By Jeffrey L. Goldman
Belkin, Burden, Wenig & Goldman LLP
A recent decision by the Appellate Terms, First Department has given owners a second chance
where a renewal lease offer is inadvertently made. The Rent Stabilization Code requires
owners to offer rent stabilized tenants a renewal lease between 90 and 150 days prior to the
expiration of the lease. Unlike the law governing contracts in which an offer can be revoked
prior to acceptance, the courts have held that a renewal lease offer is binding once offered and
cannot be revoked during the 60 day window period even if an owner comes to learn that the
tenant is not occupying the apartment as his or her primary residence.
In FS 41-45 Tiemann Place LLC v. Estrella, the Appellate Term reversed the lower court and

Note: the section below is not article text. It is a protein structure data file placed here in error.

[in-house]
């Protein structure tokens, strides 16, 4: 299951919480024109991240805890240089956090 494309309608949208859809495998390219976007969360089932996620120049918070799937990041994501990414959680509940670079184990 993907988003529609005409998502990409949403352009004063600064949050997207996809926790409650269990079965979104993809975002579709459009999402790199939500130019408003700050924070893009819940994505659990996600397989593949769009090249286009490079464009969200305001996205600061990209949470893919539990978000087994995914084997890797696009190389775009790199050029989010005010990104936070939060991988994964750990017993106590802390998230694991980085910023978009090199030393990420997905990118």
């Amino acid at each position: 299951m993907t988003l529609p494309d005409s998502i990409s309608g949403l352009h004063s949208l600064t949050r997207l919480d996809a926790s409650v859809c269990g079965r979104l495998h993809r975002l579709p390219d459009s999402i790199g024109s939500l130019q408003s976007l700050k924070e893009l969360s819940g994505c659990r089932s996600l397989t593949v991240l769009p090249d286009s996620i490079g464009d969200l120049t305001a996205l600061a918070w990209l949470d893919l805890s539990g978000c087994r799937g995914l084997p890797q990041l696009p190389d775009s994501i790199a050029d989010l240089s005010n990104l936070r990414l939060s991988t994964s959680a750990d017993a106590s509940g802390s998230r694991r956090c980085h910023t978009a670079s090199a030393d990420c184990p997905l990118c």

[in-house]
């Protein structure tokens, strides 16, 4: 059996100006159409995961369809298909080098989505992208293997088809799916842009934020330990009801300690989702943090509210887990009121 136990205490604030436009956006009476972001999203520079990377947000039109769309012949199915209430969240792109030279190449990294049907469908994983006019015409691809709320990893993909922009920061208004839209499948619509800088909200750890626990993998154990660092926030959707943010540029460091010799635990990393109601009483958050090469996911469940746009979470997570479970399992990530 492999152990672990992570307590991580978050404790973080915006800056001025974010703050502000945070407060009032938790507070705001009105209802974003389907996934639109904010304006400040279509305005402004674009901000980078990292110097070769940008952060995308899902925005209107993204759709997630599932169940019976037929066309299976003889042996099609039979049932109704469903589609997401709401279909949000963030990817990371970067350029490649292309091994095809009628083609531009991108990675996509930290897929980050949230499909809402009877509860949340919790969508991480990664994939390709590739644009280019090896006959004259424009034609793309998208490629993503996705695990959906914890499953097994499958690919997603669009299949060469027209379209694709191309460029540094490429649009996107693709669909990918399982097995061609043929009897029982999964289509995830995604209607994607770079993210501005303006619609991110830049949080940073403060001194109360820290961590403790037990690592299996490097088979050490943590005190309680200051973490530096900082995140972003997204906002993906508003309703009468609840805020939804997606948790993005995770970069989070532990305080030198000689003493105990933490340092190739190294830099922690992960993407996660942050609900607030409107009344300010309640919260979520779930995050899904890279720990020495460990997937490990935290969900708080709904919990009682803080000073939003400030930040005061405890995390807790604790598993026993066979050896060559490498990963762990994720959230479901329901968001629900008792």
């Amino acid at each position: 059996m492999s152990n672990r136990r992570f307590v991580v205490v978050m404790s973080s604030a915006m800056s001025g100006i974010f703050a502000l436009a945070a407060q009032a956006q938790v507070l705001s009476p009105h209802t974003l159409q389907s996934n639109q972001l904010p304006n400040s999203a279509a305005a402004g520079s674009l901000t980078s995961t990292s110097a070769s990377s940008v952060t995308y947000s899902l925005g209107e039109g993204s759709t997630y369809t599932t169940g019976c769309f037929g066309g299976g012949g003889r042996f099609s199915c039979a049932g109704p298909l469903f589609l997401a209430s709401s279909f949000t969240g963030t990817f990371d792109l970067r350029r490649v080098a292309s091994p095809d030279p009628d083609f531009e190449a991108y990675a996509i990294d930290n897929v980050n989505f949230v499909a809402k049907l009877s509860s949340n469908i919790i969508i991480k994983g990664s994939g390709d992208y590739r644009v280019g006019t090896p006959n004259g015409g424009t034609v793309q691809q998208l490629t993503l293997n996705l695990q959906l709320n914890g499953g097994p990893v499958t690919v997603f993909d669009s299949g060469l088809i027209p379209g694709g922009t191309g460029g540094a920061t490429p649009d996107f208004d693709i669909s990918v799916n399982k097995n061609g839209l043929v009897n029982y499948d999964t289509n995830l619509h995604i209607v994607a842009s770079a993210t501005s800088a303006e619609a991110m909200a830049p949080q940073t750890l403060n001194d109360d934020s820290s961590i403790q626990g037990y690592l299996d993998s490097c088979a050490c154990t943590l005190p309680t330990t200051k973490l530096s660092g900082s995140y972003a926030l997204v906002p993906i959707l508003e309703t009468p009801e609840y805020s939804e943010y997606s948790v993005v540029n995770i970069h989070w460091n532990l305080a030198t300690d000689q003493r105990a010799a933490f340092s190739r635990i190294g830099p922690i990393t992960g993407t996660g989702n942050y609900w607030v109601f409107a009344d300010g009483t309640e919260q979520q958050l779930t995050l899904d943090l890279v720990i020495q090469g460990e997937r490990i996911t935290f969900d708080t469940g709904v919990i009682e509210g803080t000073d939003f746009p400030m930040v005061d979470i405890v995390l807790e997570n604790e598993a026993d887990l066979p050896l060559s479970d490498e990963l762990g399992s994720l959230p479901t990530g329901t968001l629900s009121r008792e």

denied a tenant’s motion for summary judgment dismissing the petition where the owner
claimed to have mistakenly or inadvertently mailed to a tenant a renewal lease offer after
which the landlord promptly withdrew the offer and subsequently and timely served a
combined notice of non-renewal and termination based upon non-primary residence.
Although the offer was mistaken or inadvertent based upon a “back office” employee of
an owner’s “large and complex” clerical operation, the court noted that a renewal of a rent
stabilized lease “should not be reduced to a matter of gamesmanship, seduction and artifice or
be made to hinge on ‘gotcha’ litigation tactics”.
Whether a renewal lease offer is inadvertently made before an owner intends upon serving
a non-renewal notice, or even after a non-renewal notice is served, speak with legal counsel
immediately so that a prompt determination can be made as to how best to proceed. In some
instances, the error can be rectified without the owner forfeiting its ability to terminate the
tenancy and recover possession.